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Species diversity is changing globally and locally. For the longest time, biodiversity has played an unreplaceable role in maintaining the stability of the planet. Biodiversity helps to regulate the ecology as it reinforces the ecosystem productivity whereas each species, no matter how small it is, account for an important part of the whole. For instance, each species possesses their signature metabolism mechanism whose rate can affect the environment and on the contrary, can interchangeably depend on various outside factors. On another hand, metabolism rate could be changed by the characteristic of the species itself such as the type of animals, its genetic background, biological characteristics, etc. In other word, species metabolism is dependent on external and internal factors.

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A great example to further our knowledge of how these factors can greatly cause the differences in species organism metabolism, we conduct the experiment to investigate the influences of internal factors contribute in the change of metabolic rate of a species. An objective of this investigation is to discuss if the designated factors affect the metabolism rate and what is the correlation between two variables. The organism which is selected today is Manduca sexta, the common name is the caterpillar. Manduca sexta is a moth of the family Sphingidae present through much of the American continent. It had eight V-shaped white markings with no borders; hornworms have seven white diagonal lines with a black border. Additionally, hornworms have red horns (Harrison et al., 2013). The metabolism of caterpillar can be determined by the sum of energy releasing and energy consuming reactions. The primary measurement techniques we used is the quantification of gas consumption via the volume of oxygen consumed per unit time (ml O2 min-1).

In most species, fitness and size usually positive correlated (Schneider et al., 2016). Growing arthropods gain substantial mass both within and across intermolt periods (instars), so the respiratory system of developing insects must cope with tremendous increases in O2 consumption and CO2 production, as well as increases in tracheal lengths that may challenge diffusive capacity (Greenlee et al., 2005). Caterpillar with selected larger body size will have a larger surface area come into contact with the environment. This allows gas like oxygen or carbon dioxide diffusing more efficiently throughout the body. The volume of oxygen diffusing per unit of area increase could lead to an increase in a whole oxygen exchange causing the rise in metabolism rate. On the other hand, the larger caterpillar with larger mass requires more energy in order to provide for other living activities. This could also cause the rise in oxygen intake rate and the increase in metabolic rate. Based on our observation, our hypothesis is that there is a positive correlation between the size of the caterpillar with its metabolic rate. In clarification, the larger the caterpillar is, the higher the oxygen rate it will consume. If the hypothesis was true, the larger caterpillar will consume more oxygen then we should observe larger changes in the volume of O2 it consumes.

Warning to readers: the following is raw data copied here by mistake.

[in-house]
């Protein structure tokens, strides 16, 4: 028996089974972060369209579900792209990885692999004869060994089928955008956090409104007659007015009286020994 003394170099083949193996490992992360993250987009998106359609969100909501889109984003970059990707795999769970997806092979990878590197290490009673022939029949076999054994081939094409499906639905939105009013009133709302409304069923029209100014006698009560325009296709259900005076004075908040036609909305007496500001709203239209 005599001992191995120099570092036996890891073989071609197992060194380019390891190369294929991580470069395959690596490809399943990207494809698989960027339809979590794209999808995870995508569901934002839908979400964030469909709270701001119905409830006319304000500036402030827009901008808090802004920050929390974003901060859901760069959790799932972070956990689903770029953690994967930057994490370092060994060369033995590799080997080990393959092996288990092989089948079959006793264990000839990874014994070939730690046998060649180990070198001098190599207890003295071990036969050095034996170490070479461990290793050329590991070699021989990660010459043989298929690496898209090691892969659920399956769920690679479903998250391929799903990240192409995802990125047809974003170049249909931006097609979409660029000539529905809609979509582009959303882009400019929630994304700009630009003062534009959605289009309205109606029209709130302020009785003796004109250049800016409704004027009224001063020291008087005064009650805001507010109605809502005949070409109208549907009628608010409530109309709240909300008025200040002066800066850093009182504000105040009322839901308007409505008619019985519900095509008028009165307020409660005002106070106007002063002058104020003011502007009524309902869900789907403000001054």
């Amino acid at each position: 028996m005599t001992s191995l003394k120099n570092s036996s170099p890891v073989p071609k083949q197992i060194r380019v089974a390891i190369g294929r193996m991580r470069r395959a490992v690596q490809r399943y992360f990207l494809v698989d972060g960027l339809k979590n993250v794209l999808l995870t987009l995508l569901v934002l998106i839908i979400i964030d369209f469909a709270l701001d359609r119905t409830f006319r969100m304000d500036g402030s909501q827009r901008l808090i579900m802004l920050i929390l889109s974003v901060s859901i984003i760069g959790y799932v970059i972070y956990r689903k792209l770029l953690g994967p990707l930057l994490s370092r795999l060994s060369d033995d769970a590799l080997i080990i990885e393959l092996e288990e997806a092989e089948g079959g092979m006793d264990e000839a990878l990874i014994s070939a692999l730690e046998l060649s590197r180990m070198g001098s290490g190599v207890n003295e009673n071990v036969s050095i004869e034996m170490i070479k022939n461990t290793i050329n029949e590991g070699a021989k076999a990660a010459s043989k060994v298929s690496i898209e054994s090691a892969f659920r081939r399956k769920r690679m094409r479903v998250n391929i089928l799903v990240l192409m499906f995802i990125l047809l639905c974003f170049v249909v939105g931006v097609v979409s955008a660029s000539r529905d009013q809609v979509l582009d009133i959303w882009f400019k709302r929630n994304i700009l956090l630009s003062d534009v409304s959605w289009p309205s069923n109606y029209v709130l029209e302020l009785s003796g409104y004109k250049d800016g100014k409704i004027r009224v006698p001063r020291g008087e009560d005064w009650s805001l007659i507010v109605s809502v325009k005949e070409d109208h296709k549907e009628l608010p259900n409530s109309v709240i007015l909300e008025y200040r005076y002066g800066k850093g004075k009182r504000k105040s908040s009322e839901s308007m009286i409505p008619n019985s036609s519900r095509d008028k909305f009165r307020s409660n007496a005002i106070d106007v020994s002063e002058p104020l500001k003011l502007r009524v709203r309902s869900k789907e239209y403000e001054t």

We obtained a set of 20 caterpillars for our experiments. At first approach, we weighted and recorded the weight of each caterpillar and marked them with numbers. We put each caterpillar in each designated test tubes and placed a piece of enough cotton balls inside the test tubes. This cotton ball served as a barrier between the caterpillar and soda lime as soda lime can be cautious and cause harm to our organism. Upon wrapping a soda lime with paper towel, we placed them on top the cotton ball inside the test tube. As caterpillar respire, they produced carbon dioxide gas and consumed oxygen. Soda lime absorb the carbon dioxide impurity in the test tube so it wouldn’t affect our oxygen measurement. Applying glycerol on the stopper before inserting the test tube, we secured the test tubes with stoppers. We processed by adding one drop of water on the tip of the pipette which was inserted in the stopper and recorded the initial volume.